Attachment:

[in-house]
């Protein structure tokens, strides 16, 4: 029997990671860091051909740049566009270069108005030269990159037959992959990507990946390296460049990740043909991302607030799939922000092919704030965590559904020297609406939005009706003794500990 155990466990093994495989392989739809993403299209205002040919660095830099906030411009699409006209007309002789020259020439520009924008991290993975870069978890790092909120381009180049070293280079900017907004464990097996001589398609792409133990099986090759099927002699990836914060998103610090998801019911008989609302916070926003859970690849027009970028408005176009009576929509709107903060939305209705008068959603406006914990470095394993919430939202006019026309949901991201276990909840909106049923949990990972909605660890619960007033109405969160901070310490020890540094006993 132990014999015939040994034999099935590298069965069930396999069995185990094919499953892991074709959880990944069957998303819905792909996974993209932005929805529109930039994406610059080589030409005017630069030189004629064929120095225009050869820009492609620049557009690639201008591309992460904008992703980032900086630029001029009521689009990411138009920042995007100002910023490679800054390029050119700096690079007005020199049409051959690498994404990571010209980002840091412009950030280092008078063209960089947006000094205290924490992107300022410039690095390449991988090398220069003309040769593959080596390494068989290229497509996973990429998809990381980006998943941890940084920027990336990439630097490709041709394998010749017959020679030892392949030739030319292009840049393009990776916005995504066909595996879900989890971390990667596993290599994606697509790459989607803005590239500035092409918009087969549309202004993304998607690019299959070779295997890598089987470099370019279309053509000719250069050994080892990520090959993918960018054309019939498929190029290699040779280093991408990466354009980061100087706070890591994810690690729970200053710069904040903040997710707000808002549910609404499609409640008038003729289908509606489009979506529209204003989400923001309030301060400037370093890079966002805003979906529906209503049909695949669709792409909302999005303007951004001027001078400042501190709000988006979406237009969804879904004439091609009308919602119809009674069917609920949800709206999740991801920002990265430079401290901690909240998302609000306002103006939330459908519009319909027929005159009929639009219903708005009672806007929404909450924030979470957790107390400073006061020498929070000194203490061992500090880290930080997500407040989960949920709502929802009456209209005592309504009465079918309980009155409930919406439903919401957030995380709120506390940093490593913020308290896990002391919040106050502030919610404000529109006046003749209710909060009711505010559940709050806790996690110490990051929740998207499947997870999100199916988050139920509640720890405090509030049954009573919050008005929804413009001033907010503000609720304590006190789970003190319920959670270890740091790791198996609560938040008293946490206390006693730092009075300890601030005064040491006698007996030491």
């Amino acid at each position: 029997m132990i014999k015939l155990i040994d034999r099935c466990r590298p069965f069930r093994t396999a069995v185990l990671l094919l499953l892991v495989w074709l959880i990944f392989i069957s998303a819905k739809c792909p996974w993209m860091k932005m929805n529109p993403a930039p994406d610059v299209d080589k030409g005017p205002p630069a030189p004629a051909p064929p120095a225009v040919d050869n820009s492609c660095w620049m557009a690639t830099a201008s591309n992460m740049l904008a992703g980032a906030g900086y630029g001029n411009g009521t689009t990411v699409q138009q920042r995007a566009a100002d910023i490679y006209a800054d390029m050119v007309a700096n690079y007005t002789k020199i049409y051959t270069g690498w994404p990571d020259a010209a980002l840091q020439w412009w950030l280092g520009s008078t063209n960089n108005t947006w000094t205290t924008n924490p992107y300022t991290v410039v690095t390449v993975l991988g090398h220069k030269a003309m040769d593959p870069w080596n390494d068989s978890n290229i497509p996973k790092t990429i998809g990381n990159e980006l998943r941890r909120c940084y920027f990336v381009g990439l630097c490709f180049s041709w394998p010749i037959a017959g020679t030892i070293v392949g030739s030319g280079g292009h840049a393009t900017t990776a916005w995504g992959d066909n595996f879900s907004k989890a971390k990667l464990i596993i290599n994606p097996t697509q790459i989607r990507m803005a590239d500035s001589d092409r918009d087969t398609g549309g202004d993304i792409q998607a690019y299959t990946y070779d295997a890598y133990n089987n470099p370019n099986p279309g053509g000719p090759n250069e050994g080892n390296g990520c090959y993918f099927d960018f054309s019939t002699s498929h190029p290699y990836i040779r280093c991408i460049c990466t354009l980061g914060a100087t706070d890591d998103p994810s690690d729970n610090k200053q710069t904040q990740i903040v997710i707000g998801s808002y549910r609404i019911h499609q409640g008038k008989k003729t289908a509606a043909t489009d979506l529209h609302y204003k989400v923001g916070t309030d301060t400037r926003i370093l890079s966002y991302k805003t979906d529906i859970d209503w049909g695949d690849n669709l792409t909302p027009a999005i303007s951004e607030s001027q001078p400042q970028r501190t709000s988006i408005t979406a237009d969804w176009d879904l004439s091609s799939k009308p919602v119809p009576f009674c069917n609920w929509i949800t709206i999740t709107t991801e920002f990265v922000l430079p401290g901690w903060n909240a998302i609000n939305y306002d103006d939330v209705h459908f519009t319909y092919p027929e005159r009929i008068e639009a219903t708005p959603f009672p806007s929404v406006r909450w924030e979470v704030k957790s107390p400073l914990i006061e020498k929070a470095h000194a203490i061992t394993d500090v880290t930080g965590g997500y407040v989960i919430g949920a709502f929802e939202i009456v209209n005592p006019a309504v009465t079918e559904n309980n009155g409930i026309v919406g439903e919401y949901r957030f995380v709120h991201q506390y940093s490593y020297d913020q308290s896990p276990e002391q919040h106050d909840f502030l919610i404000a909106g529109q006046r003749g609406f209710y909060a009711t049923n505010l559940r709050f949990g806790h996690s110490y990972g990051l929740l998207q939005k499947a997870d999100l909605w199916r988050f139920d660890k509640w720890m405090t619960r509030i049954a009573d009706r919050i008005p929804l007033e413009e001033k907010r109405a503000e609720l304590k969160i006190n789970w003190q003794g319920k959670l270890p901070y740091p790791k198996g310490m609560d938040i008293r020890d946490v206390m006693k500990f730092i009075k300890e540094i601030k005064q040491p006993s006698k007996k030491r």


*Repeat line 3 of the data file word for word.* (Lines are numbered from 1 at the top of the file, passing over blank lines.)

């Amino acid at each position: 029997m132990i014999k015939l155990i040994d034999r099935c466990r590298p069965f069930r093994t396999a069995v185990l990671l094919l499953l892991v495989w074709l959880i990944f392989i069957s998303a819905k739809c792909p996974w993209m860091k932005m929805n529109p993403a930039p994406d610059v299209d080589k030409g005017p205002p630069a030189p004629a051909p064929p120095a225009v040919d050869n820009s492609c660095w620049m557009a690639t830099a201008s591309n992460m740049l904008a992703g980032a906030g900086y630029g001029n411009g009521t689009t990411v699409q138009q920042r995007a566009a100002d910023i490679y006209a800054d390029m050119v007309a700096n690079y007005t002789k020199i049409y051959t270069g690498w994404p990571d020259a010209a980002l840091q020439w412009w950030l280092g520009s008078t063209n960089n108005t947006w000094t205290t924008n924490p992107y300022t991290v410039v690095t390449v993975l991988g090398h220069k030269a003309m040769d593959p870069w080596n390494d068989s978890n290229i497509p996973k790092t990429i998809g990381n990159e980006l998943r941890r909120c940084y920027f990336v381009g990439l630097c490709f180049s041709w394998p010749i037959a017959g020679t030892i070293v392949g030739s030319g280079g292009h840049a393009t900017t990776a916005w995504g992959d066909n595996f879900s907004k989890a971390k990667l464990i596993i290599n994606p097996t697509q790459i989607r990507m803005a590239d500035s001589d092409r918009d087969t398609g549309g202004d993304i792409q998607a690019y299959t990946y070779d295997a890598y133990n089987n470099p370019n099986p279309g053509g000719p090759n250069e050994g080892n390296g990520c090959y993918f099927d960018f054309s019939t002699s498929h190029p290699y990836i040779r280093c991408i460049c990466t354009l980061g914060a100087t706070d890591d998103p994810s690690d729970n610090k200053q710069t904040q990740i903040v997710i707000g998801s808002y549910r609404i019911h499609q409640g008038k008989k003729t289908a509606a043909t489009d979506l529209h609302y204003k989400v923001g916070t309030d301060t400037r926003i370093l890079s966002y991302k805003t979906d529906i859970d209503w049909g695949d690849n669709l792409t909302p027009a999005i303007s951004e607030s001027q001078p400042q970028r501190t709000s988006i408005t979406a237009d969804w176009d879904l004439s091609s799939k009308p919602v119809p009576f009674c069917n609920w929509i949800t709206i999740t709107t991801e920002f990265v922000l430079p401290g901690w903060n909240a998302i609000n939305y306002d103006d939330v209705h459908f519009t319909y092919p027929e005159r009929i008068e639009a219903t708005p959603f009672p806007s929404v406006r909450w924030e979470v704030k957790s107390p400073l914990i006061e020498k929070a470095h000194a203490i061992t394993d500090v880290t930080g965590g997500y407040v989960i919430g949920a709502f929802e939202i009456v209209n005592p006019a309504v009465t079918e559904n309980n009155g409930i026309v919406g439903e919401y949901r957030f995380v709120h991201q506390y940093s490593y020297d913020q308290s896990p276990e002391q919040h106050d909840f502030l919610i404000a909106g529109q006046r003749g609406f209710y909060a009711t049923n505010l559940r709050f949990g806790h996690s110490y990972g990051l929740l998207q939005k499947a997870d999100l909605w199916r988050f139920d660890k509640w720890m405090t619960r509030i049954a009573d009706r919050i008005p929804l007033e413009e001033k907010r109405a503000e609720l304590k969160i006190n789970w003190q003794g319920k959670l270890p901070y740091p790791k198996g310490m609560d938040i008293r020890d946490v206390m006693k500990f730092i009075k300890e540094i601030k005064q040491p006993s006698k007996k030491r």